Bush administration & the Saudis

Discussion in 'Politics' started by Bro. Curtis, Jun 10, 2008.

  1. Bro. Curtis

    Bro. Curtis
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    This ought to make yer day.....


    ...Last month, while the American people were becoming the personal ATMs of the Organization of the Petroleum Exporting Countries, Secretary of State Condoleezza Rice was in Saudi Arabia signing away an even more valuable gift: nuclear technology. In a ceremony little-noticed in this country, Ms. Rice volunteered the U.S. to assist Saudi Arabia in developing nuclear reactors, training nuclear engineers, and constructing nuclear infrastructure. While oil breaks records at $130 per barrel or more, the American consumer is footing the bill for Saudi Arabia's nuclear ambitions....

    http://online.wsj.com/article/SB121305642257659301.html
     
  2. Dragoon68

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    Personally I wouldn't give Saudi Arabia any technology but I have to say that I don't think the article is very truthful about what's been done in this case. I'm not so sure that's what is being done here!

    It is a WSJ opinion written by Rep. Edward Markey. He's a Democrat from Mass. and is the Chairman of the Select Committee on Energy Independence and Global Warming. Rep. Markey's main contribution to energy independence is more federal regulations to reduce greenhouse gas. He doesn't agree with much of anything the Republicans do. He could help by cutting back on his own hot air.

    The White House view of this issue can be found at Strengthening Diplomatic Ties With Saudi Arabia and it is, of course, very different than that of Rep. Markey. I'm sure this isn't a completely unbiased view of the matter either but I do think it more accurately explains the overall reason for the discussions with Saudi Arabia.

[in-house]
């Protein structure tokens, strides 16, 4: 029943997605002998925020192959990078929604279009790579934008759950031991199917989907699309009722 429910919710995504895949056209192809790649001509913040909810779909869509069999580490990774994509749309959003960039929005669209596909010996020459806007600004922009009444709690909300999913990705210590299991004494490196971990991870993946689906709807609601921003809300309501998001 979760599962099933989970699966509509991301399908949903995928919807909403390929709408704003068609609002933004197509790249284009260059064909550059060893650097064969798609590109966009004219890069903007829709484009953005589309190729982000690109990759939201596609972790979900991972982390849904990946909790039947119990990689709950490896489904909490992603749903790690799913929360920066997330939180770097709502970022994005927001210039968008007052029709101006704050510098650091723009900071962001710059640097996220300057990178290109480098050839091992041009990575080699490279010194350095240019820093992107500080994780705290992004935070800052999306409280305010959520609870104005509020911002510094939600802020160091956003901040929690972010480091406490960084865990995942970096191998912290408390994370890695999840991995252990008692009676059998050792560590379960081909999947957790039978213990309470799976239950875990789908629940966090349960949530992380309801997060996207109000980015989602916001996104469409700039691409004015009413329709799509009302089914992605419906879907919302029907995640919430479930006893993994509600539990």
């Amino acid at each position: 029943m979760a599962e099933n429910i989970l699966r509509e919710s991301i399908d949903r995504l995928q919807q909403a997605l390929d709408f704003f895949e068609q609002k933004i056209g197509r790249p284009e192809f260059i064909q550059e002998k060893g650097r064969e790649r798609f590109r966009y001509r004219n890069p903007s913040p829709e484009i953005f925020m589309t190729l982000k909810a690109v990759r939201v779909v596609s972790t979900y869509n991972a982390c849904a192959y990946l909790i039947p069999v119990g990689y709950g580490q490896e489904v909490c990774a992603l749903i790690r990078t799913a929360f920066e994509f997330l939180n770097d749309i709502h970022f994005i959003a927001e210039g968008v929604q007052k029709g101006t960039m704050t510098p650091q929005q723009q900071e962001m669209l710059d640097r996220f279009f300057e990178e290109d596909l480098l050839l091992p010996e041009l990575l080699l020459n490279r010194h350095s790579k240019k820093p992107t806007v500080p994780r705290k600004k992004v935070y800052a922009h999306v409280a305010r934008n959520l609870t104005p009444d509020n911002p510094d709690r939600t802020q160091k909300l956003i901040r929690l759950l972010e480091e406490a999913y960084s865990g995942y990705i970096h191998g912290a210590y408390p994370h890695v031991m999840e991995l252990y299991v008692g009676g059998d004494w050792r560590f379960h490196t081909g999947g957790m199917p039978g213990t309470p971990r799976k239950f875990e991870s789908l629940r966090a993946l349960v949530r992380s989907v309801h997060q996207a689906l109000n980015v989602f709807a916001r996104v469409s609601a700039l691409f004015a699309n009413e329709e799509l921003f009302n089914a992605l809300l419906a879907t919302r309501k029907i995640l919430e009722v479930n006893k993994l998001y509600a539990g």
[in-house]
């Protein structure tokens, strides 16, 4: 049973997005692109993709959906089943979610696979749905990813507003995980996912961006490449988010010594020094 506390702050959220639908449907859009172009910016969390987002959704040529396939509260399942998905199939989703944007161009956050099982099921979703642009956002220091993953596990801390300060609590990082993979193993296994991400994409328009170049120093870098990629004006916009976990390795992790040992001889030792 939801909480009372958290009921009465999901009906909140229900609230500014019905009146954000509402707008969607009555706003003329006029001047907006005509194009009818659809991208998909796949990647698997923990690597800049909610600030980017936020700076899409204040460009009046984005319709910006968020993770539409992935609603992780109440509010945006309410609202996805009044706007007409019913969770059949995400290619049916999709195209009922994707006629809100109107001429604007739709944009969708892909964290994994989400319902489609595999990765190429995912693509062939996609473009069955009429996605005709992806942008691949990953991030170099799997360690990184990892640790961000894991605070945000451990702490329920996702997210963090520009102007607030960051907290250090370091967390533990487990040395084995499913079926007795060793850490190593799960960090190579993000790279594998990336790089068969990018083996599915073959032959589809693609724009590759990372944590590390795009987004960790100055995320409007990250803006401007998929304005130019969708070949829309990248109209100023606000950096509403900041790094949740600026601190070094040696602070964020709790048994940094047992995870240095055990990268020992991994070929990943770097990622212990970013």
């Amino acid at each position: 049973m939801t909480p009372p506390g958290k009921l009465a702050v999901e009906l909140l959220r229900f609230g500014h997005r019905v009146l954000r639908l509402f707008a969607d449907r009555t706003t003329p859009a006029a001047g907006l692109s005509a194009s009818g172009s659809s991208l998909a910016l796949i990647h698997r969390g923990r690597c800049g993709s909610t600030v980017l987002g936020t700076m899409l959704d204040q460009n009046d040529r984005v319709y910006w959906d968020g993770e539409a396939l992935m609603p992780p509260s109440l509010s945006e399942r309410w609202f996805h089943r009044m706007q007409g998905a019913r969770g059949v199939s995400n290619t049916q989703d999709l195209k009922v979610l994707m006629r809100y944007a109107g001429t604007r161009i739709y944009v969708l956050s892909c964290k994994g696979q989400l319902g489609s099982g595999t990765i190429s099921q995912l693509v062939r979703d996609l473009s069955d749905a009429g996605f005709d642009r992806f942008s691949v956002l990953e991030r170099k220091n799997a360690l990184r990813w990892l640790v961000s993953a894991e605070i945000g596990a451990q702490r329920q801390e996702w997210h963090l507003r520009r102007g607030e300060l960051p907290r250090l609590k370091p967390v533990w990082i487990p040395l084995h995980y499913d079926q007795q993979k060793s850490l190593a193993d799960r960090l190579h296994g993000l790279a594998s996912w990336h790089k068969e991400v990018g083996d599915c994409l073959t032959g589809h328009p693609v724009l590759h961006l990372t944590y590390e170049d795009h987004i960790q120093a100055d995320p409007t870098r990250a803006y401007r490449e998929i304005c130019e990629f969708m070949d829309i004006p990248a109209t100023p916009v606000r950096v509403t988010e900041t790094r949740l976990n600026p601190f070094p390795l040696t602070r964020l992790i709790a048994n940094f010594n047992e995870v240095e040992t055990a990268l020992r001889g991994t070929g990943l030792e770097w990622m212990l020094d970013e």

President Bush's main contribution is pushing to drill for our own oil and using whatever bargaining chips we have to get a better deal from Saudi Arabia and try to keep them at least somewhat on our side within the region. I suppose we could just revert to the idea that it's our oil - the oil in Saudi Arabia - so we're just going to take it. But then that would make a lot of people mad! We could do the same in South America and with Canada from whom we get a lot more oil. But it's theirs - not ours - so we have to buy it or bargain for it. We have to give them something for it - maybe more than we'd like.

    But despite whichever side one takes I don't think the answer to our energy needs will come from the government. The government never really solves any problems. They do seem to help create them! The ultimate solutions will come from the marketplace. The government's actions will only continue to limit the marketplace options such as by the prohibitions on drilling for oil, maybe price controls, various taxes, various subsidies for one group or another, and even the diplomatic pressures. The Democratic plan to tax "unreasonable" profits is a perfect example. It's a play off people's envy and ignorance of wealth - how it's made and who benefits from it - and seeks to transfer control from the people through the marketplace to the people through government. I would rather we concentrate on getting rid of unreasonable taxes and leave the profits alone.